May 19, 2004
    #16
    Im not really sure about the performance issues and if it would really make a huge difference but Im fairly certain that the 2.0 and 2.5 rev b's contain the 90nm chip while the 1.8 is still the 130nm....correct me if im wrong.
     
  17. smllpx macrumors member

    Joined:
    Feb 25, 2004
    #17
    I say never buy top of the line unless you really really need it (ie. your bottom line would be improved by faster rendering times). It locks you in to an architecture, from a cash flow standpoint. The performance increases you see will be marginal from the middle of the line system.

    On top of that many processes cannot not be parallelized (not sure if that is a word) and will not be able to take advantage of more than one processor, it is just a simple fact of computer science. Although, the dual processesors are better for multitasking.

    The difference is around $500 for a 200Mhz boost for most apps. I would say right now the dual 1.8 is the best deal as it was the middle of the road a couple days ago. So unless you have a need for PCI-X or over 8 GB of ram (which you might as I don't know what you plan to use it for) I would say go for the 1.8s. Personally, I would stay away from the 2.5 as the liquid cool system seem like a bit of a hack (adds complexity to the machine, more to go wrong, first iteration, etc) to quell the CPU hungry professionals until IBM can get their process down and start reliably produce 3+ Ghz chips.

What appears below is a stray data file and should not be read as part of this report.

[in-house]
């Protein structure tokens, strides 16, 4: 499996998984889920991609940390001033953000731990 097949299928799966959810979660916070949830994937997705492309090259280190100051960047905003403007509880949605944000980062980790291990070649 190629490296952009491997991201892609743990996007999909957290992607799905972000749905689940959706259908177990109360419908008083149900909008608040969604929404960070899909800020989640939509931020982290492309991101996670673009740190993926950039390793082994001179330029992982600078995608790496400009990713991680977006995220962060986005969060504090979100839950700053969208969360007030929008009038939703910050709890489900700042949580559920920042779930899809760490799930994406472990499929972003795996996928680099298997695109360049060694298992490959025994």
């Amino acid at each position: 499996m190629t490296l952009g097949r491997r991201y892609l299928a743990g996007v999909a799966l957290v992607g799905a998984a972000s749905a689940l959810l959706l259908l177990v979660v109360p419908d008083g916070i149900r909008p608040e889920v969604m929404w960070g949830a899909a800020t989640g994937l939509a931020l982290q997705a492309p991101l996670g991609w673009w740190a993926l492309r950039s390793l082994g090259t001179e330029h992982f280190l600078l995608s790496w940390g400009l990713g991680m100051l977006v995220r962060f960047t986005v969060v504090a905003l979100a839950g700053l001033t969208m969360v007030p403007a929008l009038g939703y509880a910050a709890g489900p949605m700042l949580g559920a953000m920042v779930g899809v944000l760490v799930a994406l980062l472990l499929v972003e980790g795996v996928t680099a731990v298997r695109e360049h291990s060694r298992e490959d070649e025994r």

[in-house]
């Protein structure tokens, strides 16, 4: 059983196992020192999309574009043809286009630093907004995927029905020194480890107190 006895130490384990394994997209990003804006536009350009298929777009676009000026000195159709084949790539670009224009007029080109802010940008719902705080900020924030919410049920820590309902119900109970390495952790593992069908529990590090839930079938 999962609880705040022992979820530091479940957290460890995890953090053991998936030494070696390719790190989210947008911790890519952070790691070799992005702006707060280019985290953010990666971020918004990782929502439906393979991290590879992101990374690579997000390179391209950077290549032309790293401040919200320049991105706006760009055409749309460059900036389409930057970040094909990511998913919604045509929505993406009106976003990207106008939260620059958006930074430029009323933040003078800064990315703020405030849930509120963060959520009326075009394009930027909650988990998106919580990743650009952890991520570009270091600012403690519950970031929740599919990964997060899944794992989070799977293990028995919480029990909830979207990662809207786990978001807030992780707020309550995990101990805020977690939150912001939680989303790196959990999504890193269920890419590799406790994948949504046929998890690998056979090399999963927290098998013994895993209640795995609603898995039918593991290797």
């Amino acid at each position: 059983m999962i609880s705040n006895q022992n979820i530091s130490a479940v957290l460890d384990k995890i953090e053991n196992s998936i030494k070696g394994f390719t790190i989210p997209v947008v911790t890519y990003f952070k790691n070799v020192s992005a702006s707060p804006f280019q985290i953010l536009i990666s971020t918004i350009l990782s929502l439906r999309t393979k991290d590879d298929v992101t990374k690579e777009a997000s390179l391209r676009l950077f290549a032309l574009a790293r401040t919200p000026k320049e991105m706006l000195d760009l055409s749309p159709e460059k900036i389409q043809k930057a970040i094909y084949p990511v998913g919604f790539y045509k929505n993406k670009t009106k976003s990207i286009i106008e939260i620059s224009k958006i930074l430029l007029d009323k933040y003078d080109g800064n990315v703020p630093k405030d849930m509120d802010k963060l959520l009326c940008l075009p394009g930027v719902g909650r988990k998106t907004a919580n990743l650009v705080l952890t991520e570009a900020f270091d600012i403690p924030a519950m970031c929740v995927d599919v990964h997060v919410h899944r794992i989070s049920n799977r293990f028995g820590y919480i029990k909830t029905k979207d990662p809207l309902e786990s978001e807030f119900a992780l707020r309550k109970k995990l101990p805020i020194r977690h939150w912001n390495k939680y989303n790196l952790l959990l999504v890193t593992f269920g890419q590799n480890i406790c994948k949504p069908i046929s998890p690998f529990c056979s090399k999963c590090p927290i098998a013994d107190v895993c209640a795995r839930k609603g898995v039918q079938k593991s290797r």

That being said, I don't know if would feel the same way in 6-8 months, this is if I were to purchase a machine today.
     
  18. smllpx macrumors member

    Joined:
    Feb 25, 2004
    #18
    Hrmm.. Maybe, Apple's newest docs on the G5 says its 90nm, but also says that its die size is 66mm but other specs say that the 970FX is 60mm. Going out on a limb here, but I would venture to say that the 2.5 is a 970 processed at 90nm, because Apple's docs also say that its maximum FSB is 1.25 GHz. The 3GHz+ chips would need for the FSB to be 1.5GHz or for IBM to add a higher multiplier to the CPU. But apple hasn't always been the most honest in there docs before, ibook's maxium memory being 640MB (but only because 1GB modules weren't available). Maybe I am misreading the docs and they are saying the maximum FSB is 1.25 because that is all available.
     
  19. wide macrumors 6502a

    Joined:
    May 17, 2004
    Location:
    NYC
    #19
    Is there a way to purchase the processor itself and build up from there? Why doesn't IBM sell single 2.5 GHz processors to consumers other than Apple?

    People would buy tons of those--maybe someone would find the courage to (waste several thousand dollars and) incorporate it into a PowerBook...

    I bet you could find a way to put in an eMac also.
     
  20. smllpx macrumors member

    Joined:
    Feb 25, 2004
    #20
    Short answer: no.

    Longer answer: You can buy the logic boards for g4's on ebay and other places as well as upgrade cards for the CPU's. But you would need a new motherboard to even try to put it into a PB. Even if you modded the exisiting g5 logicboard to fit into a PB you would would still would need to find a way to modify it so it could run off a battery, find a way to dissipate the heat, etc. eMac might be easier but still pretty darn hard. You will have to trust that Apple and IBM want to but a G5 in a PowerBook as soon as they can, but it isn't as all that easy.